Dental implants have been a highly popular procedure for those who may have lost teeth and have needed them replaced. In the past this procedure may have been a lifesaver for patients who thought that the dental implant was the best option for their specific tooth loss situation. But at times this procedure can come with a few drawbacks.
Dental implants, though necessary for many, can often cause the patient some pain. In many cases patients cannot chew solid food properly for as long as six months. The problem with the current system is that the implant does not properly fix to the bone for some time and this causes pain and difficulty in chewing. But this common occurrence among dental implant patients may soon change as a new drug coating for implants may be released.
The drug coating has already been tested on humans which could mean a market release in the near future. The coating is applied to the dental implants and it enables the titanium in the implants to adhere to a patient’s bone much faster, and most importantly, much stronger. This could mean a faster recovery for patients so they can get back to eating like they used toin no time.
The study was highlighted in the British Medical Journal but was originally published in the journal Bone by Per Aspenberg, a professor of orthopaedic surgery at Linköping University.
The Linköping University is located in Sweden, and is where the research for the new coating took place. The coating they developed is characterized by the nanometer-thin layer of protein that is the key to the technology functioning properly. This protein adheres to the metal screws used to attach the dental implants and allows the bone to be more receptive to the titanium. It is noteworthy that the protein layer is attached to a bisphosphonate. Bisphosphonates are typically used as a drug for treating the bone density loss condition of osteoporosis. In animals the bisphosphonates have been shown in studies to force bone that surrounds the implant to rapidly gain density and strength.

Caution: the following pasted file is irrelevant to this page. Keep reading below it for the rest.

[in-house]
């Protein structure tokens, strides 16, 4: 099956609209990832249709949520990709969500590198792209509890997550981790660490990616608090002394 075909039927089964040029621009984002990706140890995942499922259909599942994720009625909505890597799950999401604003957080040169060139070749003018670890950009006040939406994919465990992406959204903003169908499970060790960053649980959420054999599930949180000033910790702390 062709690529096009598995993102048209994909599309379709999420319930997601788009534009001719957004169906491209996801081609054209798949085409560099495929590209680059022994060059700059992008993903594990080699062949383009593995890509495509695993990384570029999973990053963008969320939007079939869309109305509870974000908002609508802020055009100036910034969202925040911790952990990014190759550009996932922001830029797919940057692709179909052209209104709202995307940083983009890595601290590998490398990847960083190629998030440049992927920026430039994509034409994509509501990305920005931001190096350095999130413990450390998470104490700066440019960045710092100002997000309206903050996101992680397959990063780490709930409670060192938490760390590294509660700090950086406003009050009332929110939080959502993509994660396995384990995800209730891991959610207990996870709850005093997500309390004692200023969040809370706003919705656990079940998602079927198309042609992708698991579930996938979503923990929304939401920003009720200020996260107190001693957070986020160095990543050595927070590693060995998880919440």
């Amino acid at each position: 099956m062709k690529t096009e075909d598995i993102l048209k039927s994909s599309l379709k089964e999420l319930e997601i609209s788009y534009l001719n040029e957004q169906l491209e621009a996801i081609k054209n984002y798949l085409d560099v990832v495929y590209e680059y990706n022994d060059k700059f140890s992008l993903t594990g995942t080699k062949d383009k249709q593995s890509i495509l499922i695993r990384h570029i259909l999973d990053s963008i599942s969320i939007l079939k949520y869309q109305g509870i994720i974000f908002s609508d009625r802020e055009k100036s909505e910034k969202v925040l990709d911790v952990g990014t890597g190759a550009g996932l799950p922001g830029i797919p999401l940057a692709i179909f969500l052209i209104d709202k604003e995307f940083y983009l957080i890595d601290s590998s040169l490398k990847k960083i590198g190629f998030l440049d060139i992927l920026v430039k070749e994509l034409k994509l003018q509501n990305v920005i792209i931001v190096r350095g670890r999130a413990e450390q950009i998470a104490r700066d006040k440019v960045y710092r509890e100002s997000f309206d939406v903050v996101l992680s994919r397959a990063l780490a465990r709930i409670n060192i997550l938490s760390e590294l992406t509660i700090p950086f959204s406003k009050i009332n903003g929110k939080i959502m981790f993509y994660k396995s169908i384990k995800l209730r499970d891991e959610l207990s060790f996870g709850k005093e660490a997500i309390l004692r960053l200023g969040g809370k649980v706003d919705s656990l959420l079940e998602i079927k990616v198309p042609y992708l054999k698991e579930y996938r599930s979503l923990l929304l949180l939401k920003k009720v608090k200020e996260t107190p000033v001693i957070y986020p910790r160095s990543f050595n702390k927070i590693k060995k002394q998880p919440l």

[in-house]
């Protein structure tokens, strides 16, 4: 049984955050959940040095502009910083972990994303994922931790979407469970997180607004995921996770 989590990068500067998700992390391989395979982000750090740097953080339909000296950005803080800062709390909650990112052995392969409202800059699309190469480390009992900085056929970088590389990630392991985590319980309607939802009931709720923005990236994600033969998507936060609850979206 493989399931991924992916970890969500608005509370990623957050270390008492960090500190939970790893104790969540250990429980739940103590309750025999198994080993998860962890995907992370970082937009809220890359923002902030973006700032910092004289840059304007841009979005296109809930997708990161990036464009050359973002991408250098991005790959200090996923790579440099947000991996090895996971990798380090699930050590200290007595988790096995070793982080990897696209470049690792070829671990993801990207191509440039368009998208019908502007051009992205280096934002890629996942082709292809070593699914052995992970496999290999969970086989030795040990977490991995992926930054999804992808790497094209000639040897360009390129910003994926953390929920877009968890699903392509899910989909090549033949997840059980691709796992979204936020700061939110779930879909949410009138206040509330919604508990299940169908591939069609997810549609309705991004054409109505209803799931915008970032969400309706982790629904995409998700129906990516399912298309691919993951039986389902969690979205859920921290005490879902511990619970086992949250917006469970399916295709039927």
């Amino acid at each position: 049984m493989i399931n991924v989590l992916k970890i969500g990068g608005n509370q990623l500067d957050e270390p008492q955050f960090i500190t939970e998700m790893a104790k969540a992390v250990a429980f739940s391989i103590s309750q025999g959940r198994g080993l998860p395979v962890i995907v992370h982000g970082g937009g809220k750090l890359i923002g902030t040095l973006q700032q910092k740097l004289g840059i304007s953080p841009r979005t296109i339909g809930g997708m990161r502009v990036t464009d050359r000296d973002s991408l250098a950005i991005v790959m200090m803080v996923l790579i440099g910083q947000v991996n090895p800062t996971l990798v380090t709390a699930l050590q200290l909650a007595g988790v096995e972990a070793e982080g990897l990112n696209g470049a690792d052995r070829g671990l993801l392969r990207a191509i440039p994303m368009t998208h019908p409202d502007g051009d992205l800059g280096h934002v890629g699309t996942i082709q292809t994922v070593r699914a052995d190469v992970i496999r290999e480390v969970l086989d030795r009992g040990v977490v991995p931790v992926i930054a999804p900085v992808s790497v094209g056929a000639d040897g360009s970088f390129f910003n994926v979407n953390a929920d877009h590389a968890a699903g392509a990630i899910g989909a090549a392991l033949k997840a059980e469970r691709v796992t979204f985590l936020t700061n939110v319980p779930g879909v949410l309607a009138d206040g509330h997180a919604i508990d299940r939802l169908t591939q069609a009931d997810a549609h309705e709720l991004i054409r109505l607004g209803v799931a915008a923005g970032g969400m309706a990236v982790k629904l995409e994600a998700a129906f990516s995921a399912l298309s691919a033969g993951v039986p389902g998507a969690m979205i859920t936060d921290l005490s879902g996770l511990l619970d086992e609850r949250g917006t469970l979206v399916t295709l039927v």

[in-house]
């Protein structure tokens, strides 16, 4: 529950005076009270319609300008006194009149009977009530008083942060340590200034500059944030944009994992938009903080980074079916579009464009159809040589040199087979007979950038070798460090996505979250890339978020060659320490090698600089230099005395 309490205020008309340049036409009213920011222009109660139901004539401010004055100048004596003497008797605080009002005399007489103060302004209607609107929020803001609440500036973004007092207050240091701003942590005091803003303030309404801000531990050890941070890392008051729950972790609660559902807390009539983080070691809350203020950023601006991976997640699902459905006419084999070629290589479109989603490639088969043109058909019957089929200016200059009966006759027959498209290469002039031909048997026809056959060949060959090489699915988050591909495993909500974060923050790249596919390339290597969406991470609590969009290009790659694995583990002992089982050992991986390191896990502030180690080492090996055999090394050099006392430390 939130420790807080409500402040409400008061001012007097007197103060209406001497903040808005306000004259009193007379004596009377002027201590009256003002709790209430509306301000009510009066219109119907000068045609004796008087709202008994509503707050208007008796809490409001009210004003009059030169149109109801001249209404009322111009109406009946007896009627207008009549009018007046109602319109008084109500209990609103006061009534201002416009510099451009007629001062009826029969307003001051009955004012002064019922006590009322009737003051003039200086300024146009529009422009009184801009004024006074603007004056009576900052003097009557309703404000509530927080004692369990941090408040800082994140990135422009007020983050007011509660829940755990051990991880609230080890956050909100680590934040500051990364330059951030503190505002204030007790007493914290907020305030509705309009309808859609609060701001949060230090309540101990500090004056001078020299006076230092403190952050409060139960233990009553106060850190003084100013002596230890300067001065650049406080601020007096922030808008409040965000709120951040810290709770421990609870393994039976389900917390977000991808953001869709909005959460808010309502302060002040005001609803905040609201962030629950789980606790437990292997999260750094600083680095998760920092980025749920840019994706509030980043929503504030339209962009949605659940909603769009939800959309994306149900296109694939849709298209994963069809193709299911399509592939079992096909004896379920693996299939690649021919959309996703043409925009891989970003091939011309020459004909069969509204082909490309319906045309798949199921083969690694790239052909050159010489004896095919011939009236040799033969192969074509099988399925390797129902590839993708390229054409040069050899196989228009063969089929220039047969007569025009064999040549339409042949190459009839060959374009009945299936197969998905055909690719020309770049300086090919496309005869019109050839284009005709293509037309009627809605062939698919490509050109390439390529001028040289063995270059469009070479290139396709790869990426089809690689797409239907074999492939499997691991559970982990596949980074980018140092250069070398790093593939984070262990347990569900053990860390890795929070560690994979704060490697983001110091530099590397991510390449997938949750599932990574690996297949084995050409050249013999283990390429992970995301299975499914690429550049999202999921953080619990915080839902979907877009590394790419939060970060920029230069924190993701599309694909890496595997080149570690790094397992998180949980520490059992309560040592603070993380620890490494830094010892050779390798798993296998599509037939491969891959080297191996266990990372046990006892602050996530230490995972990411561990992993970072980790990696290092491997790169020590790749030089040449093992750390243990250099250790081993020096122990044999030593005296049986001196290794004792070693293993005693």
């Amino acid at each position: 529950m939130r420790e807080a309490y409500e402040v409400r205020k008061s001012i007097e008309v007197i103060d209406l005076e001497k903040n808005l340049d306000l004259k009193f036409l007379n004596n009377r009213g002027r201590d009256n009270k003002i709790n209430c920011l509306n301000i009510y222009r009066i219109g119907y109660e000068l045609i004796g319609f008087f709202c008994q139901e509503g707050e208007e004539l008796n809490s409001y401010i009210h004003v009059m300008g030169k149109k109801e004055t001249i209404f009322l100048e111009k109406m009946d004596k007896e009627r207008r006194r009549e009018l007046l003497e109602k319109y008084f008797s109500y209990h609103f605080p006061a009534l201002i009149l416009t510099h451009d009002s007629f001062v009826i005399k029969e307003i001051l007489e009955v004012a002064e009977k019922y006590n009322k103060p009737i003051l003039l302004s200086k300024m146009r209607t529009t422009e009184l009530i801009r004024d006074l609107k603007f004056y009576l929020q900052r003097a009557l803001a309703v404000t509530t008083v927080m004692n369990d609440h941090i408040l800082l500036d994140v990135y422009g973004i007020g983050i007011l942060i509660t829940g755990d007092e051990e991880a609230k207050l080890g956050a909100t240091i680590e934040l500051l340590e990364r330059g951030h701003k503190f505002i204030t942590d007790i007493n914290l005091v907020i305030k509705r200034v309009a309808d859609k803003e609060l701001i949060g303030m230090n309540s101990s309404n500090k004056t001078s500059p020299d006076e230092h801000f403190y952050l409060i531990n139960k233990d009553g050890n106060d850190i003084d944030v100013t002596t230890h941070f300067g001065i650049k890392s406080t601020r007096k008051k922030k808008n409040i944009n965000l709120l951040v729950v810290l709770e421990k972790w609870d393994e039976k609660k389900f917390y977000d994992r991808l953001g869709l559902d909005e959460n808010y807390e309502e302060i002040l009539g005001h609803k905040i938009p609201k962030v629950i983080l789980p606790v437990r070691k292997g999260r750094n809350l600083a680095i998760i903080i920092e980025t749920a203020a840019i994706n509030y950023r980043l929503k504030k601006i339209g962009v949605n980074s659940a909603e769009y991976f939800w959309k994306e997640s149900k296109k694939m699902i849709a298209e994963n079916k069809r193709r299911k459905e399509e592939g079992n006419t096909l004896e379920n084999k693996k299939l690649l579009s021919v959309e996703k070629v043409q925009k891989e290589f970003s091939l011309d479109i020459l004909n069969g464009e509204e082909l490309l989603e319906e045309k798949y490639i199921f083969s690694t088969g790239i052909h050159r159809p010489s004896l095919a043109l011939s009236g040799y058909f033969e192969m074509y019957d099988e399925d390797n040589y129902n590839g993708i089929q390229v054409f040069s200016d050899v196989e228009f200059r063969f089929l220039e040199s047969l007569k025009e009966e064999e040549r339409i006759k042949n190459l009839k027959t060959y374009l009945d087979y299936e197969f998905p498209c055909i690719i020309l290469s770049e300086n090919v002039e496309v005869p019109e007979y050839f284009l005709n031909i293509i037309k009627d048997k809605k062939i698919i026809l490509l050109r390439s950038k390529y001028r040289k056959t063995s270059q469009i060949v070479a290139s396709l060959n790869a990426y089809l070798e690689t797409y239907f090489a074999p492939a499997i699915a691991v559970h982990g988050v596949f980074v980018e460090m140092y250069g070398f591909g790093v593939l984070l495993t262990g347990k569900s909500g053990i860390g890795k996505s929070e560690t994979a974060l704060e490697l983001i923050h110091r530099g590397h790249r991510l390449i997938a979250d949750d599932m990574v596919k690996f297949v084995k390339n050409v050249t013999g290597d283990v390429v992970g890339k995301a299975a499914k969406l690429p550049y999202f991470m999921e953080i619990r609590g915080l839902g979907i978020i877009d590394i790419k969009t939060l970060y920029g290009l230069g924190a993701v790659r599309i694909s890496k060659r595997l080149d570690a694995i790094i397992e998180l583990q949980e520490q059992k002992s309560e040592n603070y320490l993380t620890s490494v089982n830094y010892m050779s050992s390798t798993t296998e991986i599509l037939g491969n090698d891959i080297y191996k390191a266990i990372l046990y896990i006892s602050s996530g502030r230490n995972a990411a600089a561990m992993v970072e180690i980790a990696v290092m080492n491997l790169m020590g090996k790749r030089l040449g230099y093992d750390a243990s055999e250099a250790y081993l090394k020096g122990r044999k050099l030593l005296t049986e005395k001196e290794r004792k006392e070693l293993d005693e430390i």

But now that the study has been duplicated with human subjects researchers hope that there is a chance in the near future for the new technology to be approved for release. Researchers tested new implants on two different groups of patients. One group of patients received traditional implants and the other group received implants with the protein rich drug coating. The study was a double blind, meaning neither patients nor researchers knew which patients had been given the protein and which had been given the traditional implants.
The results of the study found no complications for any of the patients treated. The vast majority of the patients who had received treated implants showed a remarkable difference in the strength of the implant compared to patients who had received traditional implants. Those with treated implants began to show an increase in the strength of their hold within two months of the procedure.
“It is the first time ever anyone has succeeded in reinforcing the bone around an implant with localised medication”, said Per Aspenberg. The professor was the first to create the method of using bisphosphonates in this way.
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